Lynne S. Katzmann. Ms. Katzmann, 62, has served on our Board of Directors since March 2019. She currently serves as President and Chief Executive Officer of Juniper Communities (“Juniper”), a national seniors housing company that Ms. Katzmann founded in 1988 and that invests in, develops and operates senior living and long-term care communities. Prior to founding Juniper, Ms. Katzmann was a Vice President of JMK Associates, Inc. from 1986 to 1987 and held positions at Metrocare, Inc. from 1984 to 1986 and at HealthChoice, Inc. in 1983. Ms. Katzmann has held memberships and leadership roles in various professional and community organizations, including currently serving on the Board of Directors of the Elder Care Alliance, the Executive Board of the American Seniors Housing Association, the Advisory Board of Senior Living 100, the Board of Trustees of Partners for Health, the Board of Advisors of Tufts University Medical School, and as the Secretary and Treasurer on the Board of Trustees of Naropa University. Ms. Katzmann holds a doctorate in health policy from the London School of Economics. In March 2019, Ms. Katzmann was selected as the inaugural recipient of the McKnight’s Women of Distinction Lifetime Achievement Award for her outstanding contributions to senior living and skilled care.

Director Qualifications:

 

   

Leadership experience—current president and chief executive officer of a national seniors housing company; and

 

   

Industry experience—founder and current president and chief executive officer of a national seniors housing company that is spearheading an industry-wide initiative in managed care to improve outcomes and drive new revenues to seniors housing for preventative care and lifestyle management.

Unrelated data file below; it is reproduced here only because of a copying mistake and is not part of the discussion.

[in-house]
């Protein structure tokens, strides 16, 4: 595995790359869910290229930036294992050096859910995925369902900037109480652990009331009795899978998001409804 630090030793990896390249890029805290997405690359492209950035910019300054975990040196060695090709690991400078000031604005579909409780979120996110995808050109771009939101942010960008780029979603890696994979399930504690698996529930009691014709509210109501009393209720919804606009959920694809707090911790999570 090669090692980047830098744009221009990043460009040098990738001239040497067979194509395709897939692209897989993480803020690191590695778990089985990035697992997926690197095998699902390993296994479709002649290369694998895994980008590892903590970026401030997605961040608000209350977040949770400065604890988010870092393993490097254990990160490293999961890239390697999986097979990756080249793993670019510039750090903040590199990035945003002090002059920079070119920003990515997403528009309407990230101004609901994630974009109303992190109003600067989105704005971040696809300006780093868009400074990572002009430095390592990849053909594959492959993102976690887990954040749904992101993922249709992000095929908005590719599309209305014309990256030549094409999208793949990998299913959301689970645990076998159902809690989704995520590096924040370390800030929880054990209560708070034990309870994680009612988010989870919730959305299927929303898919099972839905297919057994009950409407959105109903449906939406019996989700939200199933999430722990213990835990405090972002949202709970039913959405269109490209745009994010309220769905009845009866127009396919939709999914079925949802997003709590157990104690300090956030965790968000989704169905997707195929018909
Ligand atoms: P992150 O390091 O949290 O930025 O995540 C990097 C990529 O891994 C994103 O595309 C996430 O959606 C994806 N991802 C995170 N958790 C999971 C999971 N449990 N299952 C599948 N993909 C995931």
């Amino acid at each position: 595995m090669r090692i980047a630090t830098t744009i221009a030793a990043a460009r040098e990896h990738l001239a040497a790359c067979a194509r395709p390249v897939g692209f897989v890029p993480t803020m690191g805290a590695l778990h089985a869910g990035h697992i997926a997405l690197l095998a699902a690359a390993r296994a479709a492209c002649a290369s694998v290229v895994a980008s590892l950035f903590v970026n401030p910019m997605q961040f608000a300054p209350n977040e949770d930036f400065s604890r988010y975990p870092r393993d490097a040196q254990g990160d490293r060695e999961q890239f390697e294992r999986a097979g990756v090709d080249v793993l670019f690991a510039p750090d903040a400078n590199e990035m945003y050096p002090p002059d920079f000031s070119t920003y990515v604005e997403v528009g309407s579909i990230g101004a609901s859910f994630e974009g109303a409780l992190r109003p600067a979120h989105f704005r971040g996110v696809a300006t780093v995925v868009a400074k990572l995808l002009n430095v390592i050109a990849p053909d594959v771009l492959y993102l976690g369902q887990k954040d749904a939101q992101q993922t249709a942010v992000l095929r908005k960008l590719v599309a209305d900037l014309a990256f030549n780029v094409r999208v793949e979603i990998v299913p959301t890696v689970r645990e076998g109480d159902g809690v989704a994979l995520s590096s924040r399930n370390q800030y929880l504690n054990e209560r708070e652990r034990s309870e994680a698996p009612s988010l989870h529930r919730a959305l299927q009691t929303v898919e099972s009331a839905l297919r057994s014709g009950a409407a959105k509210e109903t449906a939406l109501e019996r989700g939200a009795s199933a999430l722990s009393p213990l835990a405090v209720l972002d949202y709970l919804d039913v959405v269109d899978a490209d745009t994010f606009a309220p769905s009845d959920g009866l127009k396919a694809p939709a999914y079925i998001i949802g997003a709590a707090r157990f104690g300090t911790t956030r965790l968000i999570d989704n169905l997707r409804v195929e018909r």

Raymond J. Lewis. Mr. Lewis, 54, has served on our Board of Directors since our August 2017 acquisition of CCP. He was CCP’s Chief Executive Officer and a member of its board of directors from the August 2015 spin-off of CCP from Ventas until the closing of our acquisition of CCP, and was a member of its executive committee and investment committee. From 2002 to 2015, he held various executive positions of increasing responsibility at Ventas, most recently serving as President from 2010 to 2015. Before that, he was Managing Director of Business Development for GE Capital Healthcare Financial Services, a division of General Electric Capital Corporation (“GECC”), where he led a team focused on mergers and portfolio acquisitions of healthcare assets, and Executive Vice President of Healthcare Finance for Heller Financial, Inc., which was acquired by GECC in 2001, where he had primary responsibility for healthcare lending. He is Chairman Emeritus of the National Investment Center for the Seniors Housing & Care Industry, a former member of the Advisory Board of Governors of NAREIT, and former Vice Chairman of the American Seniors Housing Association.

Director Qualifications:

 

   

Leadership experience—former executive of publicly traded healthcare REITs;

 

   

Finance experience—former executive of financial services companies with responsibility for healthcare lending and mergers and portfolio acquisitions, and experience in financing operations, including by accessing capital markets, as an executive of publicly traded healthcare REITs;

 

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Industry experience—former director and executive of publicly traded healthcare REITs with strong skills in real estate finance, mergers and acquisitions, portfolio management, capital markets, and strategic planning; and

 

   

Public company experience—former director and executive of publicly traded healthcare REITs.